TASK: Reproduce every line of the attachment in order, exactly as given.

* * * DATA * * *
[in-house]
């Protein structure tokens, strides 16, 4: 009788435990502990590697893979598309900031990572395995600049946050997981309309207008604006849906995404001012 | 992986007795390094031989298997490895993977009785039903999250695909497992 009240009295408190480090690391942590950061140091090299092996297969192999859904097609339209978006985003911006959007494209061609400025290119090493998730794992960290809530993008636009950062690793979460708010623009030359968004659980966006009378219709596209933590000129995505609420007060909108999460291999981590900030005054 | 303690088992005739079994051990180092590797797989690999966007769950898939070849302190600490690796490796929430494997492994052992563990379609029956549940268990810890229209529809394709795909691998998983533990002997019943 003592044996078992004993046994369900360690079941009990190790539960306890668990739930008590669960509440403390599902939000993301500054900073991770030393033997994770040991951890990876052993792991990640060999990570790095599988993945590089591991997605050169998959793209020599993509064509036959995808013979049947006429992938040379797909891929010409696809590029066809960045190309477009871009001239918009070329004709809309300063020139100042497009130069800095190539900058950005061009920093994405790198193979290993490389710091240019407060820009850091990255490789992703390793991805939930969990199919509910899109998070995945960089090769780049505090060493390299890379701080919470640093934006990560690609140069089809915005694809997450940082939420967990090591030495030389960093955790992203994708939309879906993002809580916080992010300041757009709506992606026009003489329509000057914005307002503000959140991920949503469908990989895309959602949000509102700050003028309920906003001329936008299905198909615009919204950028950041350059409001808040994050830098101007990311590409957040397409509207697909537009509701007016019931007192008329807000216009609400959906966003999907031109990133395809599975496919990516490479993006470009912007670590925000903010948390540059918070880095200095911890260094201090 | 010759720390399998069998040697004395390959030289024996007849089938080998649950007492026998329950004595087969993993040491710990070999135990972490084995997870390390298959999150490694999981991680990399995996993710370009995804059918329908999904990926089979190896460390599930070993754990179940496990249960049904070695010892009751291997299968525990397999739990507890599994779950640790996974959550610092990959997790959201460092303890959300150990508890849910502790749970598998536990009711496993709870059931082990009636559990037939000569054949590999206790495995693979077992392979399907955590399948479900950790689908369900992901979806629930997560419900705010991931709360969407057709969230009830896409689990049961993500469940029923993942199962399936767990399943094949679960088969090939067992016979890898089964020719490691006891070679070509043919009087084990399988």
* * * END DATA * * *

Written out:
[in-house]
């Protein structure tokens, strides 16, 4: 009788435990502990590697893979598309900031990572395995600049946050997981309309207008604006849906995404001012 | 992986007795390094031989298997490895993977009785039903999250695909497992 009240009295408190480090690391942590950061140091090299092996297969192999859904097609339209978006985003911006959007494209061609400025290119090493998730794992960290809530993008636009950062690793979460708010623009030359968004659980966006009378219709596209933590000129995505609420007060909108999460291999981590900030005054 | 303690088992005739079994051990180092590797797989690999966007769950898939070849302190600490690796490796929430494997492994052992563990379609029956549940268990810890229209529809394709795909691998998983533990002997019943 003592044996078992004993046994369900360690079941009990190790539960306890668990739930008590669960509440403390599902939000993301500054900073991770030393033997994770040991951890990876052993792991990640060999990570790095599988993945590089591991997605050169998959793209020599993509064509036959995808013979049947006429992938040379797909891929010409696809590029066809960045190309477009871009001239918009070329004709809309300063020139100042497009130069800095190539900058950005061009920093994405790198193979290993490389710091240019407060820009850091990255490789992703390793991805939930969990199919509910899109998070995945960089090769780049505090060493390299890379701080919470640093934006990560690609140069089809915005694809997450940082939420967990090591030495030389960093955790992203994708939309879906993002809580916080992010300041757009709506992606026009003489329509000057914005307002503000959140991920949503469908990989895309959602949000509102700050003028309920906003001329936008299905198909615009919204950028950041350059409001808040994050830098101007990311590409957040397409509207697909537009509701007016019931007192008329807000216009609400959906966003999907031109990133395809599975496919990516490479993006470009912007670590925000903010948390540059918070880095200095911890260094201090 | 010759720390399998069998040697004395390959030289024996007849089938080998649950007492026998329950004595087969993993040491710990070999135990972490084995997870390390298959999150490694999981991680990399995996993710370009995804059918329908999904990926089979190896460390599930070993754990179940496990249960049904070695010892009751291997299968525990397999739990507890599994779950640790996974959550610092990959997790959201460092303890959300150990508890849910502790749970598998536990009711496993709870059931082990009636559990037939000569054949590999206790495995693979077992392979399907955590399948479900950790689908369900992901979806629930997560419900705010991931709360969407057709969230009830896409689990049961993500469940029923993942199962399936767990399943094949679960088969090939067992016979890898089964020719490691006891070679070509043919009087084990399988």